Now is a scary time to be a leader.
Economists have plenty of opinions about what will come next. The signs seem to point towards a pandemic fueled recession that may last longer than originally hoped. At the same time, debates and protests about equity, race and policing continue in the United States and we are headed towards perhaps the most consequential presidential election of our lifetime in November.
During times of radical uncertainty, my personality driven cautiousness comes to the fore. On one hand, I read and hear advice saying to hunker down, cut expenses, and do what is necessary to fight another day. At the same time, there is a drum beat of expectations around having the courage to choose the future. So, how does one not become paralyzed by the uncertainty?
I recently read a terrific article by Carl Richards offering a 5 Step Guide for Navigating a Scary Stock Market. With credit to Mr. Richards, here are 5 Steps for leading in uncertain times:
Step 1: Give Yourself a Break
Feeling irritable, impatient, scared, and self-critical in times of uncertainty is normal. Stop and name what you are feeling. Try writing about your feelings. Putting them on paper gives you the opportunity to “set them down” rather than ruminate about them. I have a notebook on my nightstand that I write in just before I go to bed. Getting my worries and feelings on paper and out of my head helps me to sleep better.
Step 2: Remember your Purpose
Finding meaning is important during hard times. Go back and re-read your organization’s purpose statement. Pay attention to the times each day when you feel that you have made a difference to someone or something you care about. Remembering and focusing on your purpose takes your mind off what you can’t control (the economy) and focuses you on what you can control (doing your job as well as possible).
Step 3: Revisit your Strategy
The good news about being a leader is that you are adaptable and an idea person. The not so good news is that if you are like me, it is easy to forget the strategy you have already decided on and to try and create a new one, alone, sometimes late at night and before the sun comes up. In my experience, this rarely is time well spent and is guaranteed to drive your colleagues crazy. Take the time to go back and review the strategy you created earlier in the year. It is likely better than you remember and almost certainly better than one you come up with “on the fly”!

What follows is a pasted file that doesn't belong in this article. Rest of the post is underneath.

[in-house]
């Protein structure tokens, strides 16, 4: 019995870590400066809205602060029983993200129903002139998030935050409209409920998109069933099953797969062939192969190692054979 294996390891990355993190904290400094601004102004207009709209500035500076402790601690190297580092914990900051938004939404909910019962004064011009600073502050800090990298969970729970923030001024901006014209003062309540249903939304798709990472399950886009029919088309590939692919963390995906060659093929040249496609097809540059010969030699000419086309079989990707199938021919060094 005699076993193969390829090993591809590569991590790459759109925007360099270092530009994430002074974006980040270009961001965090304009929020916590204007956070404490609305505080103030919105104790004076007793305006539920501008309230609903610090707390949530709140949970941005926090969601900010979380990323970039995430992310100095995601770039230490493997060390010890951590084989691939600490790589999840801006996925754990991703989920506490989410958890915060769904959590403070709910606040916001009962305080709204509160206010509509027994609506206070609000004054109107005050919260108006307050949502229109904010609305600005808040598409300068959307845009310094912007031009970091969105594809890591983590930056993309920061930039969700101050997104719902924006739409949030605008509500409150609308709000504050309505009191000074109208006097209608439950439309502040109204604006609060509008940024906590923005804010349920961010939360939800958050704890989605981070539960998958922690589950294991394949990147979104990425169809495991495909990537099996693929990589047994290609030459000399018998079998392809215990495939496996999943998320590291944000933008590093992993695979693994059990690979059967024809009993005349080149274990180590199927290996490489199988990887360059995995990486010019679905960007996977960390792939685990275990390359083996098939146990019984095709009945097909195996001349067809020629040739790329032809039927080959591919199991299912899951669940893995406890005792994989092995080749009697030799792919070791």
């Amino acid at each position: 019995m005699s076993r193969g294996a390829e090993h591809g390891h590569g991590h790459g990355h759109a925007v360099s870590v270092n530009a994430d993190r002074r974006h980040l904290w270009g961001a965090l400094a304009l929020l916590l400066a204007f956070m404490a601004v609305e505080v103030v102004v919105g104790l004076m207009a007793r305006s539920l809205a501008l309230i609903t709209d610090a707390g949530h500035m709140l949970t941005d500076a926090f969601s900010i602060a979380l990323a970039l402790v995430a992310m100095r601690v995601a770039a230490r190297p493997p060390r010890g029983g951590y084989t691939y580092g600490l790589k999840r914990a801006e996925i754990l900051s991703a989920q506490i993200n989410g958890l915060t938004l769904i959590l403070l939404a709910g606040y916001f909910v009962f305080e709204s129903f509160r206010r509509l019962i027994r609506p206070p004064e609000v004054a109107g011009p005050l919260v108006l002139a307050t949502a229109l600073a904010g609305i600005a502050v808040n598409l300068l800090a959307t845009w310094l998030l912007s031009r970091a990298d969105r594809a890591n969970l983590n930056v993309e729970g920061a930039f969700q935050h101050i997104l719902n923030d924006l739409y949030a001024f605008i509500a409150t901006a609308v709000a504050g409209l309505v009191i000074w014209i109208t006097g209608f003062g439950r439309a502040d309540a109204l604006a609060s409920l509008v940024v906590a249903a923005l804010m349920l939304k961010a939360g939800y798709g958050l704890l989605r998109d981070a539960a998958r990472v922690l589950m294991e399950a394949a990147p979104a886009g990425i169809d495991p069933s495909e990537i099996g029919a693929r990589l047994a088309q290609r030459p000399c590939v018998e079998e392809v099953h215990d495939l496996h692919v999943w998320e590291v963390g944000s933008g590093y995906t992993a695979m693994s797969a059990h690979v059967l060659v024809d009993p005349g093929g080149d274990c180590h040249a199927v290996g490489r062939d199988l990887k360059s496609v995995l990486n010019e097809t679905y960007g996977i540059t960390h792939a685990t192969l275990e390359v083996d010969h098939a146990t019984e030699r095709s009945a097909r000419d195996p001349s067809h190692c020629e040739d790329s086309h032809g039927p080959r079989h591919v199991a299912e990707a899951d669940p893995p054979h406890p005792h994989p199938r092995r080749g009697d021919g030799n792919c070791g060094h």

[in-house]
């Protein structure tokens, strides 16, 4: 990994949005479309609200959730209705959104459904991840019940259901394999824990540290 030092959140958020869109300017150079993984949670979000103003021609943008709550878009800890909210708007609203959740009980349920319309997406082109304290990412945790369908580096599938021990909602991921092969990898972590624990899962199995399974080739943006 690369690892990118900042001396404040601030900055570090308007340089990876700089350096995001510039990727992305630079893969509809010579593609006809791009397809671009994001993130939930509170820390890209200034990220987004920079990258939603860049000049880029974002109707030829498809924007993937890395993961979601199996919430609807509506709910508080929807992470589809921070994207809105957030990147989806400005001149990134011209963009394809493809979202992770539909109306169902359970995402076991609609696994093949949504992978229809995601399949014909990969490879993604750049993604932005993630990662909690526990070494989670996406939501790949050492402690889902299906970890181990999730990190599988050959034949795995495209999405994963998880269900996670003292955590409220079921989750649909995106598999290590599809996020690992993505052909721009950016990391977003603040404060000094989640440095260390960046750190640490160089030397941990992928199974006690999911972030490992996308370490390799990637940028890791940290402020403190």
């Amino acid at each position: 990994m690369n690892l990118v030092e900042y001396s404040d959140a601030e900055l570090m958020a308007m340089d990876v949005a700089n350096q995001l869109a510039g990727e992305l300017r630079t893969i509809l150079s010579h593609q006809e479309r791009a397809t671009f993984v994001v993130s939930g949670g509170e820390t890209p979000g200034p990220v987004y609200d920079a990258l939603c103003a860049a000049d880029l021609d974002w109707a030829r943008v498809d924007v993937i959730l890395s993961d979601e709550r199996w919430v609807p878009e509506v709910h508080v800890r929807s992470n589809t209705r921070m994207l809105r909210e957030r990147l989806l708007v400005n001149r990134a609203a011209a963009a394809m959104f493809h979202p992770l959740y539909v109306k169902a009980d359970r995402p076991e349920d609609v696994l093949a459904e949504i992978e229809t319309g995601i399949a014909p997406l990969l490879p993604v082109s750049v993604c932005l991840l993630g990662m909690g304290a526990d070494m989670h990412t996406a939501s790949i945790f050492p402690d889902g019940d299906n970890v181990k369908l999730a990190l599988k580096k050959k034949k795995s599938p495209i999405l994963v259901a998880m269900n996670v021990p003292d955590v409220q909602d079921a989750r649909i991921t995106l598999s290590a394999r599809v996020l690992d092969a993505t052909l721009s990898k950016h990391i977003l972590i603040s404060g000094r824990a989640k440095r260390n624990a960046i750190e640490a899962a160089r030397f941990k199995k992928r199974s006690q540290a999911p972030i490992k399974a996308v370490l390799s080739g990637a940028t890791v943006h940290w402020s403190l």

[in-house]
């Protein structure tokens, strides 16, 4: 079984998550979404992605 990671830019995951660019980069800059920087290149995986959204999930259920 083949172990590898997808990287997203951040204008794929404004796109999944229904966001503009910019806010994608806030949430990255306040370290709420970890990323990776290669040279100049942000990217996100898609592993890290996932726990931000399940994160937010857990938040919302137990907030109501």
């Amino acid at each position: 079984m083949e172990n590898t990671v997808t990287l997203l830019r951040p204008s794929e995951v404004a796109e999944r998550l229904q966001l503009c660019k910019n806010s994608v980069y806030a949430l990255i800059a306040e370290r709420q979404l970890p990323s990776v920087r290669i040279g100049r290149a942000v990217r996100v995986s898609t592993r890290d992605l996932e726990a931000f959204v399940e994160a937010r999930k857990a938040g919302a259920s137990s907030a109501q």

Step 4: Stick with the Plan
It is tempting to spend time seeking new and brilliant ideas to overcome the uncertainty you feel. But the reality is that if there were magic answers, you and your team would probably already have figured them out. Sometimes, the best thing to do is just execute on the plan you already have and be prepared to adapt when new information becomes available. And make sure you notice and reinforce the successes you and your team are creating.
Step 5: Get a Life
Find a way to redirect your energy away from worrying about the business. Go for a bike ride. Take a walk. Learn to play a musical instrument. Read a new book. Spend time with family. The idea is to maintain perspective. Your work is just one part of your life. It is not your life.
As I told my team this week, I know I can be demanding (and it is necessary sometimes). But I also know (and need to remember) that there is more to life than work and that we have gone through tough times before and will again.
A challenge shared is a challenge cut in half. If you are challenged with uncertainty, I guarantee you TBG can and wants to help! Just send me an email and we’ll talk about the steps you can take.